We hear these words on the same sideof Easter as the community of John’s Gospel. And maybe we too, need to be taught that love is more than just good feelings, that it sometimes comes with unpleasant feelings, with circumstances that pull on the fabric of those bonds of love. This seems like a critical lesson that we need to learn especially in these days when love is in short supply and we forget that some of the good values that shaped the early beginnings of this nation were rooted in this Gospel commandment to love. Rooted in more than just feelings, but in the real world economics of justice that love requires.
John Winthrop, addressing new Puritan immigrants to the Massachusetts Bay Colony wrote his own treatise on love as he imagined the divine project before him. Many of us have read portions of his address, “A Modell of Christian Charity,” but remember the roots of the word charity in scripture are from caritas, from the Greek agape, love. Winthrop’s often cherry picked writing says that God is honored by the sharing of gifts that belong to God. “The community of perils calls for extraordinary liberality” and we must sometimes help the distressed “beyond our ability rather than tempt God in putting him upon help by miraculous or extraordinary means.” We must forgive the debts of those who cannot repay them, Winthrop urges which seems incredible to us only because love in our time is mostly about feelings and not so much about action. “Observe again,” he writes “that the Scripture gives no caution to restrain any from being over liberal this way.” Liberal meaning generous, rooted in the Old Testament obligation of those with wealth and means sharing with those without. Charity was not the weakened, condescending meaning that it has today where people give tiny percentages of their excess wealth to make themselves feel good. It was the recognition that all are made in the image of God and therefore we are bound to each other, responsible for our mutual wellbeing, beyond the usual human stinginess that dominates our political conversations today.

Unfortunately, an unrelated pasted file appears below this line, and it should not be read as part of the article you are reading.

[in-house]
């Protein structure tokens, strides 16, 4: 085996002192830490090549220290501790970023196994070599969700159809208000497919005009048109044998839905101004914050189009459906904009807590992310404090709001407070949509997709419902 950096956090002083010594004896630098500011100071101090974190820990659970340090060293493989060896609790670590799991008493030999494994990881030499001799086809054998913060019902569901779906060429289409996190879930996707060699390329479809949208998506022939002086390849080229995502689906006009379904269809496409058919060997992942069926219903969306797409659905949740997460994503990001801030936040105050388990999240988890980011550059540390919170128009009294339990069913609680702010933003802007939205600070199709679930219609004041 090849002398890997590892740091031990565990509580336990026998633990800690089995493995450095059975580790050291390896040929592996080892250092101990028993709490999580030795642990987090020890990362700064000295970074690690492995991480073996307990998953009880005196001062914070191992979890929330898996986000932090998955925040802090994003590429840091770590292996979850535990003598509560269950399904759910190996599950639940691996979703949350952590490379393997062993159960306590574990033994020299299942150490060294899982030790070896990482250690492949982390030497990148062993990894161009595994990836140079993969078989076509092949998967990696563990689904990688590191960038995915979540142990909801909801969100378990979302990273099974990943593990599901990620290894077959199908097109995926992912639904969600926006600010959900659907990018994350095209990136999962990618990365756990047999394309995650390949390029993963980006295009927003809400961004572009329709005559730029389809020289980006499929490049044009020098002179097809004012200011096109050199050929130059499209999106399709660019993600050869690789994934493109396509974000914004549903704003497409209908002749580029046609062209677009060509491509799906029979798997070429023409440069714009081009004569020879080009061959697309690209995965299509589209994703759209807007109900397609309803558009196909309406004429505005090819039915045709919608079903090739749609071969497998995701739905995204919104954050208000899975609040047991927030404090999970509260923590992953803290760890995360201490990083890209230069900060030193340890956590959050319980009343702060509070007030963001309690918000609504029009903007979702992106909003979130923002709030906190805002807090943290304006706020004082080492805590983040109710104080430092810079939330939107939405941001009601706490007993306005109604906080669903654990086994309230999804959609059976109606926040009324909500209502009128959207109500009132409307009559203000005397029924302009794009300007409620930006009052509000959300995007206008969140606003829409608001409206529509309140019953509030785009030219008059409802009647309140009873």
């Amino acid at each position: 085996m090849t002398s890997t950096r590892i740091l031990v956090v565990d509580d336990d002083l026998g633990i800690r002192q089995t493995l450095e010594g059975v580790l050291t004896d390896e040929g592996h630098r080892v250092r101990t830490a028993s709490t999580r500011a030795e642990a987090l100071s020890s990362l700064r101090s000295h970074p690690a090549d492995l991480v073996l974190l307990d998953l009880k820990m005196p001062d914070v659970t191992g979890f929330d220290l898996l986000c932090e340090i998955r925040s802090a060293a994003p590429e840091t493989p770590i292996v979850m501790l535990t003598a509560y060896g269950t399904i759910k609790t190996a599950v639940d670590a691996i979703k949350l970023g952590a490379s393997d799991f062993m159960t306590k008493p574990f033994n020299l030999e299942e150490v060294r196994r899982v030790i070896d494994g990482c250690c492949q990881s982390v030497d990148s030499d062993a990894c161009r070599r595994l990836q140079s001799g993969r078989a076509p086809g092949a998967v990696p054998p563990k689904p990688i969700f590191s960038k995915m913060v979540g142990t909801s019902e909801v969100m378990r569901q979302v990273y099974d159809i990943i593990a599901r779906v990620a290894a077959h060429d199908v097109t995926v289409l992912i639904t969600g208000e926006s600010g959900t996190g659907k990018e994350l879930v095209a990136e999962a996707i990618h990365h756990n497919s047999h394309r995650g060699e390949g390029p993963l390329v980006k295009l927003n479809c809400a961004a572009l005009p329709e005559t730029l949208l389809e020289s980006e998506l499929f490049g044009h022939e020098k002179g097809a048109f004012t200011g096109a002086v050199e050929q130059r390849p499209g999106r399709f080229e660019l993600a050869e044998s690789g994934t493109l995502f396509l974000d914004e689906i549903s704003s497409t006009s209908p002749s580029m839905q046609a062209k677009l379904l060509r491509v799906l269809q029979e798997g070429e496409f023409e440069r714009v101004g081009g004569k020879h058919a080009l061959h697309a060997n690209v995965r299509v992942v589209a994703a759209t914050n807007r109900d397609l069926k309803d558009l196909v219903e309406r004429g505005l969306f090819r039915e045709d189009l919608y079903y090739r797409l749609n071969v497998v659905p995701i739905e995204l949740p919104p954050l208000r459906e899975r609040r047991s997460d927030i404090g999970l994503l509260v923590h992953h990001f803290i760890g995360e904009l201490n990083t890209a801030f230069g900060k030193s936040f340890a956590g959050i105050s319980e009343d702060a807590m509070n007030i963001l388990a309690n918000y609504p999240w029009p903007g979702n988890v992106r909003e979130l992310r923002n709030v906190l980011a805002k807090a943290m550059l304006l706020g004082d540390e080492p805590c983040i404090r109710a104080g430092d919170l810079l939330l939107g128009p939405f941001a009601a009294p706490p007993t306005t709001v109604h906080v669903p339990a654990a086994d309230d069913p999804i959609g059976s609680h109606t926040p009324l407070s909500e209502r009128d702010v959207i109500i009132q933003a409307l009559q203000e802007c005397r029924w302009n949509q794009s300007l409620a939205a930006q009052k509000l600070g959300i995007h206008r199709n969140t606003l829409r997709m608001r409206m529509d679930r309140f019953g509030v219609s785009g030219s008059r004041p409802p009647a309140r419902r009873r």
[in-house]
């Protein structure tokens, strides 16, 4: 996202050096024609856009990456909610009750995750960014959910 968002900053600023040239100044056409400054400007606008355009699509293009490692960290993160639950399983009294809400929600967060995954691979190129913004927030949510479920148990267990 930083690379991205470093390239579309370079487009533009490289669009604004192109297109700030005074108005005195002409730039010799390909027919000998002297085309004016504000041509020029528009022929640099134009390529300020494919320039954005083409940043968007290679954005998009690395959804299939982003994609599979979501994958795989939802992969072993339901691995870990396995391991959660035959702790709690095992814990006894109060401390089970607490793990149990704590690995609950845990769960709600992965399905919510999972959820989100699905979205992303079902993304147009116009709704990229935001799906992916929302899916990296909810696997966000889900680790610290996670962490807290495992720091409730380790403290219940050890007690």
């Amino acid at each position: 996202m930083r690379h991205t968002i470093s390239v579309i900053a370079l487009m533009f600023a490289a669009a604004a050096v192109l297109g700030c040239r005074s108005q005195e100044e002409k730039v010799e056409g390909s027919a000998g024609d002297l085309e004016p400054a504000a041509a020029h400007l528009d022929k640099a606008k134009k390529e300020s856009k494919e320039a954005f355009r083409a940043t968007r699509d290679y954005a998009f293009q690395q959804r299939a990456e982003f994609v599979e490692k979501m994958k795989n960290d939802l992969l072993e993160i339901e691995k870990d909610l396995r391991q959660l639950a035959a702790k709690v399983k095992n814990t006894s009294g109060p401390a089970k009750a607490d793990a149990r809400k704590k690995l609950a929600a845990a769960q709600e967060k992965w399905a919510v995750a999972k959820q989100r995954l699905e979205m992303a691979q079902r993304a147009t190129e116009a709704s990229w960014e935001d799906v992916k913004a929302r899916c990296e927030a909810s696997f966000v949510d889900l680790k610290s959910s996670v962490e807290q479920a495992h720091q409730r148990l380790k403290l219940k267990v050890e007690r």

The best place to experiment with that love, Scripture teaches, is in the church and not necessarily because we are better at it than anyone outside of it. Certainly not because Christians are more deserving of love than others. No, because we are explicit here in our agreement that Christ commands us to love. Christ commands us to abide with each other in love. It means we abide with each other even in the kitchen conversations of our relationship where we put off the most heat. We don’t give up on each other just because our feelings get a little hurt.
Because, Jesus tells us, that’s exactly who God is to us. The one we continually offend with our destruction of the good gifts of our earth, our community, and the bonds of fellowship between us. The one we offend everytime the newcomer to the church or to the nation gets a cold shoulder instead of a blanket of embrace. The one we offend with our policies of division, our refusal to acknowledge much less repent of our racist past to chart a different way forward. The one who, nevertheless, won’t give up on us as a people, won’t give up on you as a person loved and claimed in the Lord. God’s fierce love for us is action, an act of will based on a previous choice.